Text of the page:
Here’s the point: Even though Christians were not being killed every day for their faith, their legal status in society had changed. To start with, they couldn’t join certain clubs like the “bakers of the Ephesus” and the “neighborhood group in Prusa” because to join required burning incense to the gods. Imagine how many business deals were lost because of that. Next, Christians refused to worship the Emperor. These cults were in the hands of the elites of the city or province. Again, Christians were excluded. At special town festivals and games, the emperor was honored before the start of the festival or games. Again, Christians were excluded. Finally, the worship of the traditional gods. Because, Christians did not worship these old gods, some people thought that they had become atheists. People blamed them for any natural, economic, or enemy threat.

There was yet another reason for the persecutions of the early Christians: Good Works. This may seem odd at first. How could a person, family, or a group practicing self-discipline, holiness, fear of God, righteousness, purity, sympathy, tender-heartedness, humility, love for one another, submission to government, enduring injustice, living with love in marriage (wives following their husbands and husbands giving honor to their wives), hospitality, shepherding the flock of God be a problem to society. They were looked upon as weird, different, cultish, and non-natives. Bottom line: There was persecution. Hence, Peter says in 1 Peter 4:16 “Yet if anyone suffers as a Christian, let him not be ashamed, but let him glorify God in this matter.” In other words, just the name “Christian” was illegal, reprehensible, and criminalized.

Application: Are you prepared for such a day in our lifetime? Are you preparing your children for such a day in their lifetime? How far will you go to stand for your faith and values?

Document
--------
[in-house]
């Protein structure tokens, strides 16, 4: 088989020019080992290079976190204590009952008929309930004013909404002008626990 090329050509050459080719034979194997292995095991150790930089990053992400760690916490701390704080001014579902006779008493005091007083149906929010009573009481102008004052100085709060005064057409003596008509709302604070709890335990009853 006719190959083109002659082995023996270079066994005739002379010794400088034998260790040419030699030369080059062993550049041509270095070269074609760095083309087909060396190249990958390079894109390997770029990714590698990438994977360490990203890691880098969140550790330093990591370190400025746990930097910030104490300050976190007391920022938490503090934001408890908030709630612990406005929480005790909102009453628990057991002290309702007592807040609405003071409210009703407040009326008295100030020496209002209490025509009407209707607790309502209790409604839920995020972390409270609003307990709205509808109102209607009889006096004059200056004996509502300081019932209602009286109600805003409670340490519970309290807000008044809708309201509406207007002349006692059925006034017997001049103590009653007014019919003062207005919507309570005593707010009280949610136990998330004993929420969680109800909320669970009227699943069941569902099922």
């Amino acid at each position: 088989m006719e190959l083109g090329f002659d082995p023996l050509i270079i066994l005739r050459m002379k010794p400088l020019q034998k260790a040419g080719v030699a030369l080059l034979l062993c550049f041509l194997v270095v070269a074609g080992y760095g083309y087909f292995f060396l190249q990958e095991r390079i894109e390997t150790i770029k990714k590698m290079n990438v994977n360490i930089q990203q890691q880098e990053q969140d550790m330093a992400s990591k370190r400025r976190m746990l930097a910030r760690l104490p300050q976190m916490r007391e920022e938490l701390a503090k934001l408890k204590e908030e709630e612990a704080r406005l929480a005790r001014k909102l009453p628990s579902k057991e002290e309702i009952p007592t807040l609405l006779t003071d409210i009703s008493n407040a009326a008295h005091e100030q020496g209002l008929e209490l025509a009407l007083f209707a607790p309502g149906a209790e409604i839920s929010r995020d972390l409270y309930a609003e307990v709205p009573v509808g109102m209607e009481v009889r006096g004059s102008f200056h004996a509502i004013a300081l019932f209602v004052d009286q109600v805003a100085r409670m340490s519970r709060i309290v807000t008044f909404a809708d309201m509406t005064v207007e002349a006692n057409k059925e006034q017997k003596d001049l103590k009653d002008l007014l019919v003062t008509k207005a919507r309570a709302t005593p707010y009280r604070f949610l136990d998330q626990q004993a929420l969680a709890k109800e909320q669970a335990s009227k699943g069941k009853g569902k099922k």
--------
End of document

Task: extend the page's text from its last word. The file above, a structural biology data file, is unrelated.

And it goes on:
By the way, in what forms did the early church and even the readers of 1 Peter face persecution? Verbal assault, physical abuse, legal actions, relationship struggles, financial hardships, and social ostracism.

Illustration: Dad was disowned by his family, beaten up for his faith, and even rejected by the nominal Christian community. When he took us to visit his family, they tried to lure mom to get him to come back home. They offered her the key to the family treasury.

Back to verse 9 – Peter reminds them of their new status since coming to Christ:

  1. Chosen Generation – genos eklekton. Here Peter is quoting from Isaiah 43:20 “The beast of the field will honor Me, the jackals and the ostriches, because I give waters in the wilderness and rivers in the desert, to give drink to My people, My chosen.” This was the promise given to the Jewish people in the Babylonian exile. The promise now applies to us as well.
  2. Royal Priesthood – In Israel, they represented 2 different offices. When King Saul tried to blend those two, Samuel cursed him. When King Uzziah tried to blend those two, he was driven out from the temple with leprosy. But, Christ was promised as the priest king in Zechariah 6:13 “Yes, He shall build the temple of the LORD. He shall bear the glory, and shall sit and rule on His throne; So He shall be a priest on His throne, and the counsel of peace shall be between them both.” Now believers can come near to God as priests and they are also to rule over the hearts of the people around them in love and truth.
  3. Holy Nation – ethnos hagion. The world may ostracize us, but we already have a citizenship in another nation. This does not mean that we don’t obey the reasonable laws of this nation. 1 Peter 2 13 Therefore submit yourselves to every ordinance of man for the Lord’s sake, whether to the king as supreme, 14 or to governors, as to those who are sent by him for the punishment of evildoers and for the praise of those who do good. 15 For this is the will of God, that by doing good you may put to silence the ignorance of foolish men— 16as free, yet not using liberty as a cloak for vice, but as bondservants of God. 17 Honor all people. Love the brotherhood. Fear God. Honor the king.
  4. Special People – We have a special purpose just the way God chose the descendants of Abraham, Isaac, and Jacob for a special purpose. Again, Isaiah 43:21 “This people I have formed for Myself; they shall declare My praise.” There is still work left for ethnic Israel in the end of times. But, for now, we have been chosen for a purpose – 9 “…His own special people, that you may proclaim the praises of Him who called you out of darkness into His marvelous light.” Our purpose is to share the gospel.

10 “who once were not a people but are now the people of God, who had not obtained mercy but now have obtained mercy.” Maybe, this is an allusion to Hosea 2:23, but the point is that they are no accident of fate. God has brought them in by his mercy, as promised.

Invitation: How do you see yourself? Chosen Generation, Royal Priesthood, Holy Nation, Special People. Are you singing his praises? Are you shining his marvelous light in this dark world? Are you prepared for the persecution that may come? Are you children and grandchildren prepared? Are you saved?

Living Stone by Dr. Abidan Shah

 

LIVING STONE by Dr. Shah, Clearview Church, Henderson, NC